(2) so the sort of merit you might have in mind isn't a buddhist one or rather it is but is looking for some kind of existence after death rather than wanting to NOT come back or at least not as a Lamprey. While the evidence that I have seen doesn't persuade me of an existence of an individual entity after death, either in a paradise or coming back for another crack at the exam (having forgotten everything and having to start from scratch ) An afterlife and reincarnation is possible, though not probable.

If so, since I have argued (with only rhetorical evidence, I have to admit) that at least there is no sheep or goats stuff about any afterlife and as I recall Buddha (reputedly) said even gods are subject to Karma, then there is no god to placate and singing doleful Victorian Hymns, pouring warm ghee over stone phalli or even paying out to gold plate pagodas in a nation overrun with poverty, is going to earn you nothing.

So it comes down to the atheist meaning of life - whatever is meaningful for you. Whatever you can contribute, even if it is restoring church frescoes or gilding buddhas, which makes them at least look nice.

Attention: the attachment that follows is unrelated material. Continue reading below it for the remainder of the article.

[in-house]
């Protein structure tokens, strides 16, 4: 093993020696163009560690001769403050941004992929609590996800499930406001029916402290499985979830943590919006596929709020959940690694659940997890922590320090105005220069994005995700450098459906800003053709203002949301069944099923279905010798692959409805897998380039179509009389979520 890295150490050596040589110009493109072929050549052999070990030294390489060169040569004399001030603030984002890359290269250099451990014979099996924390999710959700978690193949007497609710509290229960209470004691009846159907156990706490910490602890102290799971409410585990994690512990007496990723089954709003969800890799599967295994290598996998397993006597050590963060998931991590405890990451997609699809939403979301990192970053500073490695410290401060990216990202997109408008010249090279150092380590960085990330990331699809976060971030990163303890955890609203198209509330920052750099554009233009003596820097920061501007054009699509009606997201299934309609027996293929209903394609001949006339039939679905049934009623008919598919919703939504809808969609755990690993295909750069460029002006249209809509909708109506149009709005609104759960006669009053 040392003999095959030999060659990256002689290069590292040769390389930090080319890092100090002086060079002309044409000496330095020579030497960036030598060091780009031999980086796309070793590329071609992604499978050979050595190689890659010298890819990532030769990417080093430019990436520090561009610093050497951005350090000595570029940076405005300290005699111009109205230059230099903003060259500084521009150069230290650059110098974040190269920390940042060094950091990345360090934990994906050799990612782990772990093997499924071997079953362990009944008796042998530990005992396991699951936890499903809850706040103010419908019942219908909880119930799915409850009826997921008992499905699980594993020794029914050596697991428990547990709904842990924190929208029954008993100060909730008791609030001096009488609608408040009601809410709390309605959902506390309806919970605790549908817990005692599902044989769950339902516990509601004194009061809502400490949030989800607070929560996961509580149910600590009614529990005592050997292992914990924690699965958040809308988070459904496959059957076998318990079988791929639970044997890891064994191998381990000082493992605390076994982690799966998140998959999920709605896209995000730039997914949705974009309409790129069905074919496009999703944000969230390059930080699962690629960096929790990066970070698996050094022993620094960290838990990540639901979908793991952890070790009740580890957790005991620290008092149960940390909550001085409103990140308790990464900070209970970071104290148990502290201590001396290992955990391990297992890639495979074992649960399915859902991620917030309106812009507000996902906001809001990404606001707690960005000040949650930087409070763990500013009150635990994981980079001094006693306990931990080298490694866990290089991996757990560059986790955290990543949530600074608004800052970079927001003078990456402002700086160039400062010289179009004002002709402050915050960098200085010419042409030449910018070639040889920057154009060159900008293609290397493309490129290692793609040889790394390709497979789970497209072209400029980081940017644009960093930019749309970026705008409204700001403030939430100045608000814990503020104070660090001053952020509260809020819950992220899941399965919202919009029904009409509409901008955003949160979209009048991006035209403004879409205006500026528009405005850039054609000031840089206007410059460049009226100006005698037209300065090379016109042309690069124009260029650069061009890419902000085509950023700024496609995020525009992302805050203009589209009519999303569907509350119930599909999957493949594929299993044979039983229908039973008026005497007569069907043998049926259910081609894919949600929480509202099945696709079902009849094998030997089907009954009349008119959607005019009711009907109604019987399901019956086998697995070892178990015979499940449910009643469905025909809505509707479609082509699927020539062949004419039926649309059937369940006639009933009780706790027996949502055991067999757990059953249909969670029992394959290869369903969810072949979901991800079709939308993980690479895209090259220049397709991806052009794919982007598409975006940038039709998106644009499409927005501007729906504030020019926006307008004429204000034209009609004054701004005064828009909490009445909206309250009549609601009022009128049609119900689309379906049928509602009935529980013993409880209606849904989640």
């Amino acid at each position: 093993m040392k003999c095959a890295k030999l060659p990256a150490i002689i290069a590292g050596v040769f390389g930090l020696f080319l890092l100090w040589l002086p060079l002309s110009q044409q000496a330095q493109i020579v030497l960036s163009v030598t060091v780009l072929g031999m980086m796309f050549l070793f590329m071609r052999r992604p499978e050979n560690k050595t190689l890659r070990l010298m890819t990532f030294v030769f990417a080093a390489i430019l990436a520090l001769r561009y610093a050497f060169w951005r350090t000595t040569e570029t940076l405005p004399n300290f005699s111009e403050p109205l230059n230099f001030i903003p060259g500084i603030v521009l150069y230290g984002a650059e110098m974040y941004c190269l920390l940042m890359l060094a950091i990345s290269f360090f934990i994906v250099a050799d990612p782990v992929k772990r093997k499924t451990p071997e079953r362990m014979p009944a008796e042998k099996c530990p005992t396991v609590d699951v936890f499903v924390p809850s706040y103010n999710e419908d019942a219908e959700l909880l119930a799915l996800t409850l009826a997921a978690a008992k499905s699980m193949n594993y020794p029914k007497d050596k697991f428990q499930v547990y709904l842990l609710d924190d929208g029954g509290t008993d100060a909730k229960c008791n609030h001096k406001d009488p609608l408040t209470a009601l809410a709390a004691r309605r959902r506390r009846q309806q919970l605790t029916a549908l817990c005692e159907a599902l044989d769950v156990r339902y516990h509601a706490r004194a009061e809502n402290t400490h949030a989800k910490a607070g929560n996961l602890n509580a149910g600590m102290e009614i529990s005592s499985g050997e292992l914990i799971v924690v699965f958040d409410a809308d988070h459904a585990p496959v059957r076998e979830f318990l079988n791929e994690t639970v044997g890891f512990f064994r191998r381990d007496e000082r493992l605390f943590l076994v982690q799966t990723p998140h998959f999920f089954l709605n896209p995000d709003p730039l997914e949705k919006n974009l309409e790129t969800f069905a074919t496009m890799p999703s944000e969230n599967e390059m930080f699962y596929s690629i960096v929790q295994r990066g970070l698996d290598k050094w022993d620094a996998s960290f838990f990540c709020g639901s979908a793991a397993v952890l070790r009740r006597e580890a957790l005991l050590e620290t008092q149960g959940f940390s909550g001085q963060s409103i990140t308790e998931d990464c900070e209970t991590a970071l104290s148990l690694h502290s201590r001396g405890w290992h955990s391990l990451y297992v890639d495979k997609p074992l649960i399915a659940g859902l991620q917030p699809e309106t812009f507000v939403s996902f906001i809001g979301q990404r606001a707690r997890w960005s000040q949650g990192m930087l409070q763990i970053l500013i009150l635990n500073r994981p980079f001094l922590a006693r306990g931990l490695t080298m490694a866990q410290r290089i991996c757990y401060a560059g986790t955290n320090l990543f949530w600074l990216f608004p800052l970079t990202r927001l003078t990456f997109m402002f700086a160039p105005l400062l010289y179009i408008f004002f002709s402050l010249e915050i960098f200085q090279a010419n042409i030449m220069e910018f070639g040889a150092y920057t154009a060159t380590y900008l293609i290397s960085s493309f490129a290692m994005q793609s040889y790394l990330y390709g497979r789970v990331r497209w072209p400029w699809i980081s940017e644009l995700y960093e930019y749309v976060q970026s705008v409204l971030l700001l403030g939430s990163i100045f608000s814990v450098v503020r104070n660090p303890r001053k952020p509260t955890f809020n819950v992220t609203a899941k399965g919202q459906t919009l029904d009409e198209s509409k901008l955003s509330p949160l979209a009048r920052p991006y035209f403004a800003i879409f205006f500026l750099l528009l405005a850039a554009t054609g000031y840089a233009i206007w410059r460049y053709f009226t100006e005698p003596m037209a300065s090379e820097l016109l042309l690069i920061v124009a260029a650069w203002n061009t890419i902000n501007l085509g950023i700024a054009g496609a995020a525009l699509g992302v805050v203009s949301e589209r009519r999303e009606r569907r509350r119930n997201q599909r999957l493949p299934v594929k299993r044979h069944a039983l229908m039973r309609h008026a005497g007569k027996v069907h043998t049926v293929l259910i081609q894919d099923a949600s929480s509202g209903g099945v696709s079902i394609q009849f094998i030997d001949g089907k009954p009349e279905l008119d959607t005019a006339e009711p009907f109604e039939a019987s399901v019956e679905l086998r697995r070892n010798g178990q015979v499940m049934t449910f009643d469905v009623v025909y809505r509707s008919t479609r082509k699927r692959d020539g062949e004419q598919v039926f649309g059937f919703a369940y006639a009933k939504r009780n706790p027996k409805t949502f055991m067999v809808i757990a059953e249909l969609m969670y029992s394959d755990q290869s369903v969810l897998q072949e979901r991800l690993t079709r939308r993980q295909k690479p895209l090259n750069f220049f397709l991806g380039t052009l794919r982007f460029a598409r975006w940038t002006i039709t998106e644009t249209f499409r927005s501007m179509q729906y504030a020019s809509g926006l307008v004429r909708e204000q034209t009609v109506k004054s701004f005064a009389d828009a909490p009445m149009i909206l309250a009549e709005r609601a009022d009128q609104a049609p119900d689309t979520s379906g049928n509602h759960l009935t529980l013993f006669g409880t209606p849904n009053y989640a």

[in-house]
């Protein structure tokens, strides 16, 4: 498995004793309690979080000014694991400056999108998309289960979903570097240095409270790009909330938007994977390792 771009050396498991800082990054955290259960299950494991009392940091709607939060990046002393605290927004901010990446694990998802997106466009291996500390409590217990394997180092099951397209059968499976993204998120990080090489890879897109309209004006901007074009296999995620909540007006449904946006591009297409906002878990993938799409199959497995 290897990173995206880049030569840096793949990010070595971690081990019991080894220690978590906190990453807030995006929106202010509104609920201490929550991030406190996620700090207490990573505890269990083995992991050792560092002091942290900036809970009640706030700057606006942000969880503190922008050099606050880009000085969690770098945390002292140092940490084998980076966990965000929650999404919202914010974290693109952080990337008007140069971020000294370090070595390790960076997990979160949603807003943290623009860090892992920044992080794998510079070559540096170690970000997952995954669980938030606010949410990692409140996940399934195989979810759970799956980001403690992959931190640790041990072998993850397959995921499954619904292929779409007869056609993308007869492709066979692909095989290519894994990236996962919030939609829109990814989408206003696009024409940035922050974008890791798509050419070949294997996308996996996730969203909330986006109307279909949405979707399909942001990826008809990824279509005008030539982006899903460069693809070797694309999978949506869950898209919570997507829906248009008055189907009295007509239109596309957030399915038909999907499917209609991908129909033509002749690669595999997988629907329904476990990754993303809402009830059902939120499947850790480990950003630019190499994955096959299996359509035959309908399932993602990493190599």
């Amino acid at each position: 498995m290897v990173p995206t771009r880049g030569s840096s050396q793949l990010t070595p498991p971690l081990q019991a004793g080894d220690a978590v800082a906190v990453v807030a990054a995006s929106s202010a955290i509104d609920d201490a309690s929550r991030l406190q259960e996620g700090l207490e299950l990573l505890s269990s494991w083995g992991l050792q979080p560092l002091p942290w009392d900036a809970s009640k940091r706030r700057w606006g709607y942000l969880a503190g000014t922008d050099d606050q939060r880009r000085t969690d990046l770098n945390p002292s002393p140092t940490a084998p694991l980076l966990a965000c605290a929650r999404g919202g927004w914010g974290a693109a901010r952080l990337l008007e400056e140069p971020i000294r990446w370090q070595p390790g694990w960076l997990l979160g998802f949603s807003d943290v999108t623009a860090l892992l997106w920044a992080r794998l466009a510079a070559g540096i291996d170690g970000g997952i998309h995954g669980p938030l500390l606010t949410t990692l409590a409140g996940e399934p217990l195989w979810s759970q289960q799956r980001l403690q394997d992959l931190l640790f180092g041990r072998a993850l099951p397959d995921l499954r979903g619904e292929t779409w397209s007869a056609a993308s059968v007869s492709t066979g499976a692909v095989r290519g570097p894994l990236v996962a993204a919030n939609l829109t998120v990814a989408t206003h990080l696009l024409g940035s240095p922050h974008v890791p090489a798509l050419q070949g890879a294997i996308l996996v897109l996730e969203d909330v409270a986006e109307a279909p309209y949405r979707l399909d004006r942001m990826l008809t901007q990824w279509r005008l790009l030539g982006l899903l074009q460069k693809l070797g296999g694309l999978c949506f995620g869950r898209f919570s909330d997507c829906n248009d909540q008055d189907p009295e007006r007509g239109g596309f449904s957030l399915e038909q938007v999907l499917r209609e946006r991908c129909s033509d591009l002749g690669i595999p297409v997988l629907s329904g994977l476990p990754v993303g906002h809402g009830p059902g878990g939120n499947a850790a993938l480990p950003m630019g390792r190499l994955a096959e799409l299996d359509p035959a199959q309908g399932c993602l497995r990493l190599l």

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Old 09-21-2011, 09:00 AM
 
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I believe I am living out some karma and I also believe my spirit has evolved in this lifetime. For one thing, I am actually aware of my soul which was not the case for most of my lifetime.

imcurious it seems you do know better now and you can try your best just to be on the right path for you, whatever that is. You're not dead yet so don't give up.
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Old 09-21-2011, 11:00 AM
 
Location: earth?
7,288 posts, read 10,385,789 times
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I have actually gotten a lot out of this thread. It has made me think about some things, seriously. I don't have time now to respond in detail, but I do plan on doing so when I get a chance. It is a big undertaking, so it might take a while. Thank you to all who have contributed!
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Old 09-21-2011, 04:48 PM
 
3,803 posts, read 4,810,854 times
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Quote:
Originally Posted by pamelaBeurman View Post
You're wrong about one thing. It's never too late to do something of merit.

That being said, honestly, I don't think any of us really know if we've learned what we are meant to learn in this incarnation until it's over.